In addition, this is a great place to learn about Tenerife’s origins and ancient inhabitants. There’s a section on the second floor dedicated to the archaeological treasures of each of the Canary Island. Considered by many as the highlight of their visit, you’ll also find displays of Guanche mummies and skulls still incredibly intact and with grotesque expressions.
Most signages are only in Spanish, but the exhibition rooms have explanatory text panels in English. Some have interactive displays as well, which children especially love. Not a Spanish or English speaker? No problem. The museum offers a free over wi-fi audio guide in six different languages, which visitors can download on their mobile phones to fully experience this gold mine. There’s also a cafe in the courtyard and a gift shop.
Mercado de Nuestra Señora de África
Opened in 1944, Mercado de Nuestra Señora de África is in a lovely, Moorish-style building with an unexpected Latin America feel. The bustling establishment has two floors speckled with vibrant kiosks of flowers, fresh produce, snacks, and lots of others. It’s not big by Canarian standards, housing only about 140 stores. However, if you like cooking your own food even when on holiday or are searching for great places to eat where everything is cooked to order, do include it in your travel plans.
Locals and restaurateurs are crazy about this place. There are stalls offering mountains of the freshest fruits and vegetables, as well as varieties of seafood more than you can count. Gourmet deli choices are also incredible. You’ll find bread, cactus marmalade, cold cuts, honey, local cheese, spicy mojo salsa, and even medicinal herbs.
In addition, Mercado de Nuestra Señora de África is must-visit for wine lovers. Vino shops offer wine and wine-tasting guided by friendly and very knowledgeable stall owners. The most popular choices are eco-friendly wines, the Canary Islands’ famous banana wine, and Lambrusco rosé.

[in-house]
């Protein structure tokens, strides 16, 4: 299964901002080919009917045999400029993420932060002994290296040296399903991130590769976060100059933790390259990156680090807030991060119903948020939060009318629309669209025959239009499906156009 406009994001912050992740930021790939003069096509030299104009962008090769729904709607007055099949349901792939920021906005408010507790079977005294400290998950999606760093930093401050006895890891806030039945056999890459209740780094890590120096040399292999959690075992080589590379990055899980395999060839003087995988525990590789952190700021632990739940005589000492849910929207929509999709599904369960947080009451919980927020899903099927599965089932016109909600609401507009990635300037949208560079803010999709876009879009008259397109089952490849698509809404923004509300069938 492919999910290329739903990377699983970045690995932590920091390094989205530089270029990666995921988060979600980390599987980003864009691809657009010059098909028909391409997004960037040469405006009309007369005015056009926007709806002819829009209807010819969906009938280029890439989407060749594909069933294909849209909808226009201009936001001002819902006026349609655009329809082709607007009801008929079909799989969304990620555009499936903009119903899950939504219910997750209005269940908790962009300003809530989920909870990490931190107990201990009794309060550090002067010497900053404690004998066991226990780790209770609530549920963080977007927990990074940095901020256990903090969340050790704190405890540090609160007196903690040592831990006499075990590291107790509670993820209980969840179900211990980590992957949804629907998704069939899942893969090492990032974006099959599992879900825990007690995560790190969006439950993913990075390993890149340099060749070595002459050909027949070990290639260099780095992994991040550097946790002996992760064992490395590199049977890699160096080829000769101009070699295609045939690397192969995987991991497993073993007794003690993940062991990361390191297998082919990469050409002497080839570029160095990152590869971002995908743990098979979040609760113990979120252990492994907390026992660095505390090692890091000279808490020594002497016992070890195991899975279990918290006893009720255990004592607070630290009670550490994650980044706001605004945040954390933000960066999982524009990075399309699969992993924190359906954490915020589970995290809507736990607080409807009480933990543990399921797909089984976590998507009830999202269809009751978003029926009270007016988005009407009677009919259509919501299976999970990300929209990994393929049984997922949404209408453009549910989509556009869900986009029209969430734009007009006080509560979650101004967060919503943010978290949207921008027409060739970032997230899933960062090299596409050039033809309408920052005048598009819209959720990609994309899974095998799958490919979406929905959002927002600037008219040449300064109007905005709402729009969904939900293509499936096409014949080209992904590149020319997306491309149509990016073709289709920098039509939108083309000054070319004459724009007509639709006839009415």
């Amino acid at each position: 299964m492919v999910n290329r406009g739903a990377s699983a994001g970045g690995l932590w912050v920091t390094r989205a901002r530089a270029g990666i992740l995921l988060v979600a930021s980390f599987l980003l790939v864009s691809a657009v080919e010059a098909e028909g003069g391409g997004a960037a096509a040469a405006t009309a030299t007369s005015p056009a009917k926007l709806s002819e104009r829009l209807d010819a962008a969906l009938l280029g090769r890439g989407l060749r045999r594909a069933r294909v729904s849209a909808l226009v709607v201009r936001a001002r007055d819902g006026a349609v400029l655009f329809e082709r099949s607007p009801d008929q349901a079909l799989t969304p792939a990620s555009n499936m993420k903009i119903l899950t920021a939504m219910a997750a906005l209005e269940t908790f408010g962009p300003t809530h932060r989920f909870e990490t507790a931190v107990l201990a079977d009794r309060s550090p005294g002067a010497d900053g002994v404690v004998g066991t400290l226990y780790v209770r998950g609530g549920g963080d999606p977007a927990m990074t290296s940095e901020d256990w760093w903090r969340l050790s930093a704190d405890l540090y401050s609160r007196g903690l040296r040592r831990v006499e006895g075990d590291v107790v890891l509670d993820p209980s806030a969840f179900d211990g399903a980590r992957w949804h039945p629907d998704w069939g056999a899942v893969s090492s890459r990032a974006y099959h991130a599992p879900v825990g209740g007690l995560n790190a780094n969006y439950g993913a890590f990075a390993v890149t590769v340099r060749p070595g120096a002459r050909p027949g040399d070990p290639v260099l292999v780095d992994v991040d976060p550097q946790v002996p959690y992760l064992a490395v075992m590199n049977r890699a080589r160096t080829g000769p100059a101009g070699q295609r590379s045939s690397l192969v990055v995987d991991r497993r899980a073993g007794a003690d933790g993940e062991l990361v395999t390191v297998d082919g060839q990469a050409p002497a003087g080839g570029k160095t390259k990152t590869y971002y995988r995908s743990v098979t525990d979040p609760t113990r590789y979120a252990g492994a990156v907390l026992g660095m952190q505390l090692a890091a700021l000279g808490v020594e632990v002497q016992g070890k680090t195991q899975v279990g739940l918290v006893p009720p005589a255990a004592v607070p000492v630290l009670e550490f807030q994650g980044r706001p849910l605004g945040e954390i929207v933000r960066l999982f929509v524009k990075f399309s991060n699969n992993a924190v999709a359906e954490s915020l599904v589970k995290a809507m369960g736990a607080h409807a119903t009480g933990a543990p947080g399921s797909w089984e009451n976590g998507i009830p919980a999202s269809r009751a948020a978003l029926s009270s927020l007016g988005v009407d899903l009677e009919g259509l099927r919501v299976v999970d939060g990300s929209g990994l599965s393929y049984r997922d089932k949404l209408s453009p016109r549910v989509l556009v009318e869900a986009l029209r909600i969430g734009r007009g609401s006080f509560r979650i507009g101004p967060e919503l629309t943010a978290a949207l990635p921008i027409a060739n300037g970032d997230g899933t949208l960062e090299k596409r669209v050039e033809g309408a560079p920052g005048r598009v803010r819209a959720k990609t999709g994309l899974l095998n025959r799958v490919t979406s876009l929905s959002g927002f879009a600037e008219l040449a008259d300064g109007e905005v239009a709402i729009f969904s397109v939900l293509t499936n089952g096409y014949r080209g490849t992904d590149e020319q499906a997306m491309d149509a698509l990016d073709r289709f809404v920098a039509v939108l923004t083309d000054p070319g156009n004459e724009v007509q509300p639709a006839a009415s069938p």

Palmetum is a 12-hectare botanical garden established on a closed landfill. It boasts a diverse collection of exotic plants and flowers, with specimens from Brazil, India, Morocco, Madagascar, Australia, New Caledonia, and Vanuatu (to name a few) thriving alongside endemic floras. This place is perfect for relaxing walks through splendidly laid-out gardens and contemplating stunning views of the sea and the city.
If greenery is your religion, then do visit Parque García Sanabria as well. It’s a beautiful park located north of the city center, with a magnificent collection of Mediterranean and subtropical plants, flowers, and trees. The wide paths of this verdant place are ideal for wandering about, while its shaded grounds are great for picnics. Whatever you decide to do here, be ready to be in the company of small reptiles and be wholly immersed in bird songs.
Castillo de San Cristóbal
The Castle of San Cristóbal (Castillo de San Cristóbal) was the primary defensive structure on Santa Cruz Bay. Its construction began in 1575 but was only militarized in 1577 when the artillery was moved in it. The first fortification of importance in the island, it has seen many battles, including the battle of Santa Cruz de Tenerife against Admiral Robert Blake in 1657, Admiral John Jennings in 1706, and Rear-Admiral Horatio Nelson in 1797. The building also served as the seat of the Military Government, as well as the residence of the captain-generals and governors.
Castillo de San Cristóbal is now a popular museum that commemorates the it’s rich history. Located underneath Plaza España, what remains of the castle are quite hard to spot, but visitors need only look for the entrance seaward side of the park and go down the stairs. You’ll find the still-standing fragments of the fortification and the El Tigre cannon, which is said to be the artillery that wounded Nelson. The entire tour would take around 20 to 30 minutes, and there’s usually a staff to give explanatory handouts and answer inquiries.
The nearby Castillo de San Juan Bautista is another fortification with a military past. Unlike the former, tourists cannot get inside this fortress, but it is an excellent spot for photographs. It’s in the central waterfront zone, only a good 10-minute walk away from Plaza España, and between Auditorio de Tenerife and Parque Marítimo de Santa Cruz. Also known as the Black Castle or Castillo Negro, it was erected in 1644 to defend the town but was also involved in the trade of African slaves.
Museo Historico Militar de Canarias